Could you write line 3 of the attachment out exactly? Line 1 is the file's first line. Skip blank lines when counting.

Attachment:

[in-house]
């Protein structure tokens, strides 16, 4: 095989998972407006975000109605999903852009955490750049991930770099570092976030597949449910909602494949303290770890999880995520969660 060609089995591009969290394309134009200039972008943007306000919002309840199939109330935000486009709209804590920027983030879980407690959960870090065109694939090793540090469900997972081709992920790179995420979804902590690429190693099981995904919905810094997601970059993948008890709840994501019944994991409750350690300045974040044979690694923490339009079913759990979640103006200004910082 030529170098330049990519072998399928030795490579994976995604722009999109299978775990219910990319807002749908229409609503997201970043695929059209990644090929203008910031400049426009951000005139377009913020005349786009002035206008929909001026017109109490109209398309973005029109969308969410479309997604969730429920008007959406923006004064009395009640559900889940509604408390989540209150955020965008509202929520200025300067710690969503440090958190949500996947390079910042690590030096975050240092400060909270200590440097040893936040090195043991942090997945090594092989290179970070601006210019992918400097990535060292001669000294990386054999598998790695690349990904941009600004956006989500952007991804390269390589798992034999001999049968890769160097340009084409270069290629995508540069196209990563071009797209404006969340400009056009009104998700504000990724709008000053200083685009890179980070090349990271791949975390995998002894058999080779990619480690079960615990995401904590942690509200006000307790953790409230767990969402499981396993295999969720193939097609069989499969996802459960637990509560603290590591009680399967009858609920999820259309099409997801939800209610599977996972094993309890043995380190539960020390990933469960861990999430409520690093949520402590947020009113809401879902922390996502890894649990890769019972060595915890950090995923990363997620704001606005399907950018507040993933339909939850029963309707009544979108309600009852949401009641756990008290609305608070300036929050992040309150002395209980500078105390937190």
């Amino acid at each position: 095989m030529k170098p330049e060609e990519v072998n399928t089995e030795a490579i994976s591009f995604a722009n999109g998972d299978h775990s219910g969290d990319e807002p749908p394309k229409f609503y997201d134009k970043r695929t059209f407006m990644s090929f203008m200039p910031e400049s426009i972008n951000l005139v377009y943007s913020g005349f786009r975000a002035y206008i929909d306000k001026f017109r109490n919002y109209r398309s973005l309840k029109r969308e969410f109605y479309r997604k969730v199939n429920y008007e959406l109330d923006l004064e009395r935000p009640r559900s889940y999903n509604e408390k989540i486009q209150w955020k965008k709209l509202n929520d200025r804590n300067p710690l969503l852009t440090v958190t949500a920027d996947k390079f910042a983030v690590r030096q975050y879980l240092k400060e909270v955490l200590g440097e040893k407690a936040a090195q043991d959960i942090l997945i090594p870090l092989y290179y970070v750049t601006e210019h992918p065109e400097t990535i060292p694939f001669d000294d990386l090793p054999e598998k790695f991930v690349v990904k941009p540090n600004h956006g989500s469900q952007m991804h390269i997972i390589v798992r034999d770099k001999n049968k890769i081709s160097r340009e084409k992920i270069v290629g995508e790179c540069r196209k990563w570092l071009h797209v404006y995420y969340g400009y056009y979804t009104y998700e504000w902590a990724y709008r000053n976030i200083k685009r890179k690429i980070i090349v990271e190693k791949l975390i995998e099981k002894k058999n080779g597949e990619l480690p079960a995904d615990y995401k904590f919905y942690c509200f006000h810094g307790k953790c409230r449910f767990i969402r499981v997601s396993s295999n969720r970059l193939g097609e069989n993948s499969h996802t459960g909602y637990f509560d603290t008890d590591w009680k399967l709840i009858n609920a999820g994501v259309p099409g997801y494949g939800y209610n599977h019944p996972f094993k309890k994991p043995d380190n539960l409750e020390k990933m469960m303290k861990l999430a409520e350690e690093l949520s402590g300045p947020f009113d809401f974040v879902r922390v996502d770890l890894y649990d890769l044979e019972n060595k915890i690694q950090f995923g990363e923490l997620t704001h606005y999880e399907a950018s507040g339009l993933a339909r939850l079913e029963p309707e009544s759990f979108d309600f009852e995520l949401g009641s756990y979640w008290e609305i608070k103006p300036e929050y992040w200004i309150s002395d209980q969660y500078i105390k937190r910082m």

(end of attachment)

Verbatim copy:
């Amino acid at each position: 095989m030529k170098p330049e060609e990519v072998n399928t089995e030795a490579i994976s591009f995604a722009n999109g998972d299978h775990s219910g969290d990319e807002p749908p394309k229409f609503y997201d134009k970043r695929t059209f407006m990644s090929f203008m200039p910031e400049s426009i972008n951000l005139v377009y943007s913020g005349f786009r975000a002035y206008i929909d306000k001026f017109r109490n919002y109209r398309s973005l309840k029109r969308e969410f109605y479309r997604k969730v199939n429920y008007e959406l109330d923006l004064e009395r935000p009640r559900s889940y999903n509604e408390k989540i486009q209150w955020k965008k709209l509202n929520d200025r804590n300067p710690l969503l852009t440090v958190t949500a920027d996947k390079f910042a983030v690590r030096q975050y879980l240092k400060e909270v955490l200590g440097e040893k407690a936040a090195q043991d959960i942090l997945i090594p870090l092989y290179y970070v750049t601006e210019h992918p065109e400097t990535i060292p694939f001669d000294d990386l090793p054999e598998k790695f991930v690349v990904k941009p540090n600004h956006g989500s469900q952007m991804h390269i997972i390589v798992r034999d770099k001999n049968k890769i081709s160097r340009e084409k992920i270069v290629g995508e790179c540069r196209k990563w570092l071009h797209v404006y995420y969340g400009y056009y979804t009104y998700e504000w902590a990724y709008r000053n976030i200083k685009r890179k690429i980070i090349v990271e190693k791949l975390i995998e099981k002894k058999n080779g597949e990619l480690p079960a995904d615990y995401k904590f919905y942690c509200f006000h810094g307790k953790c409230r449910f767990i969402r499981v997601s396993s295999n969720r970059l193939g097609e069989n993948s499969h996802t459960g909602y637990f509560d603290t008890d590591w009680k399967l709840i009858n609920a999820g994501v259309p099409g997801y494949g939800y209610n599977h019944p996972f094993k309890k994991p043995d380190n539960l409750e020390k990933m469960m303290k861990l999430a409520e350690e690093l949520s402590g300045p947020f009113d809401f974040v879902r922390v996502d770890l890894y649990d890769l044979e019972n060595k915890i690694q950090f995923g990363e923490l997620t704001h606005y999880e399907a950018s507040g339009l993933a339909r939850l079913e029963p309707e009544s759990f979108d309600f009852e995520l949401g009641s756990y979640w008290e609305i608070k103006p300036e929050y992040w200004i309150s002395d209980q969660y500078i105390k937190r910082m």